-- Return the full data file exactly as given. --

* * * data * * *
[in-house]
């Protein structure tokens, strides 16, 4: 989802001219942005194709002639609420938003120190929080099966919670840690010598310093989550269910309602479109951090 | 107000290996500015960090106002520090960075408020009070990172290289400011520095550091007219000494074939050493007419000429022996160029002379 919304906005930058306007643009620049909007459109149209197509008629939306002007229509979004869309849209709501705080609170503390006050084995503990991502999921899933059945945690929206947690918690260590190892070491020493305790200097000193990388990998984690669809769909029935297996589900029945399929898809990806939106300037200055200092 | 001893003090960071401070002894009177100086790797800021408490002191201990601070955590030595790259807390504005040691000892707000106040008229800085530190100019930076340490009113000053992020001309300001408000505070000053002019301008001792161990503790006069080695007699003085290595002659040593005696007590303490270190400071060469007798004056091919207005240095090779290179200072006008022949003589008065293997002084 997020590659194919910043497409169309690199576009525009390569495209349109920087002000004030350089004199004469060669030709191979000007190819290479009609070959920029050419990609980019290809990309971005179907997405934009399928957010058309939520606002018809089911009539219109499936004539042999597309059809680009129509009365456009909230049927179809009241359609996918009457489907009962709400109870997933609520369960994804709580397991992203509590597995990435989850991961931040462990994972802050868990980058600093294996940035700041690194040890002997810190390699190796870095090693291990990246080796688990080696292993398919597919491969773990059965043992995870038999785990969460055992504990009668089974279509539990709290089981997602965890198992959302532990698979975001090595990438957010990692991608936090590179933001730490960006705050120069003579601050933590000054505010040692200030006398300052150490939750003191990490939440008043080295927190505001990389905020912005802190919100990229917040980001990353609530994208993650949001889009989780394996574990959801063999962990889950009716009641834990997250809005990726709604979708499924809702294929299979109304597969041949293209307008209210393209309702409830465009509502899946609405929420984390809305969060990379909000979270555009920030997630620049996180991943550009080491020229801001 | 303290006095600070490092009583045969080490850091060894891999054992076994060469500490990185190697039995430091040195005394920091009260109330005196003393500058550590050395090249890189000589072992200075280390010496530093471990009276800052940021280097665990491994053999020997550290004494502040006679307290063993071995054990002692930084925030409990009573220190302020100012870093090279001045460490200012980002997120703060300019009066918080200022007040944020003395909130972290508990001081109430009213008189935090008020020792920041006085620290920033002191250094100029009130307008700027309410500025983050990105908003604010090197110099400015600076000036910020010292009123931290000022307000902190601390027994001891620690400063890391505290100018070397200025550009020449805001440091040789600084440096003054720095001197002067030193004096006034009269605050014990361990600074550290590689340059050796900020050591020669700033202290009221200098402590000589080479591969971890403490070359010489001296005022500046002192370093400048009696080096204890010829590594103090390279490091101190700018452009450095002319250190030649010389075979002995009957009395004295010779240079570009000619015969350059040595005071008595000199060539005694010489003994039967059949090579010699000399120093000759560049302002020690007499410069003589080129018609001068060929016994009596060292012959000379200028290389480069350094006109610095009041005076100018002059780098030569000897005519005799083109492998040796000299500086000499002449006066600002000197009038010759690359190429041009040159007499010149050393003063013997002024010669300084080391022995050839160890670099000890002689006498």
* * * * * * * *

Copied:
[in-house]
């Protein structure tokens, strides 16, 4: 989802001219942005194709002639609420938003120190929080099966919670840690010598310093989550269910309602479109951090 | 107000290996500015960090106002520090960075408020009070990172290289400011520095550091007219000494074939050493007419000429022996160029002379 919304906005930058306007643009620049909007459109149209197509008629939306002007229509979004869309849209709501705080609170503390006050084995503990991502999921899933059945945690929206947690918690260590190892070491020493305790200097000193990388990998984690669809769909029935297996589900029945399929898809990806939106300037200055200092 | 001893003090960071401070002894009177100086790797800021408490002191201990601070955590030595790259807390504005040691000892707000106040008229800085530190100019930076340490009113000053992020001309300001408000505070000053002019301008001792161990503790006069080695007699003085290595002659040593005696007590303490270190400071060469007798004056091919207005240095090779290179200072006008022949003589008065293997002084 997020590659194919910043497409169309690199576009525009390569495209349109920087002000004030350089004199004469060669030709191979000007190819290479009609070959920029050419990609980019290809990309971005179907997405934009399928957010058309939520606002018809089911009539219109499936004539042999597309059809680009129509009365456009909230049927179809009241359609996918009457489907009962709400109870997933609520369960994804709580397991992203509590597995990435989850991961931040462990994972802050868990980058600093294996940035700041690194040890002997810190390699190796870095090693291990990246080796688990080696292993398919597919491969773990059965043992995870038999785990969460055992504990009668089974279509539990709290089981997602965890198992959302532990698979975001090595990438957010990692991608936090590179933001730490960006705050120069003579601050933590000054505010040692200030006398300052150490939750003191990490939440008043080295927190505001990389905020912005802190919100990229917040980001990353609530994208993650949001889009989780394996574990959801063999962990889950009716009641834990997250809005990726709604979708499924809702294929299979109304597969041949293209307008209210393209309702409830465009509502899946609405929420984390809305969060990379909000979270555009920030997630620049996180991943550009080491020229801001 | 303290006095600070490092009583045969080490850091060894891999054992076994060469500490990185190697039995430091040195005394920091009260109330005196003393500058550590050395090249890189000589072992200075280390010496530093471990009276800052940021280097665990491994053999020997550290004494502040006679307290063993071995054990002692930084925030409990009573220190302020100012870093090279001045460490200012980002997120703060300019009066918080200022007040944020003395909130972290508990001081109430009213008189935090008020020792920041006085620290920033002191250094100029009130307008700027309410500025983050990105908003604010090197110099400015600076000036910020010292009123931290000022307000902190601390027994001891620690400063890391505290100018070397200025550009020449805001440091040789600084440096003054720095001197002067030193004096006034009269605050014990361990600074550290590689340059050796900020050591020669700033202290009221200098402590000589080479591969971890403490070359010489001296005022500046002192370093400048009696080096204890010829590594103090390279490091101190700018452009450095002319250190030649010389075979002995009957009395004295010779240079570009000619015969350059040595005071008595000199060539005694010489003994039967059949090579010699000399120093000759560049302002020690007499410069003589080129018609001068060929016994009596060292012959000379200028290389480069350094006109610095009041005076100018002059780098030569000897005519005799083109492998040796000299500086000499002449006066600002000197009038010759690359190429041009040159007499010149050393003063013997002024010669300084080391022995050839160890670099000890002689006498």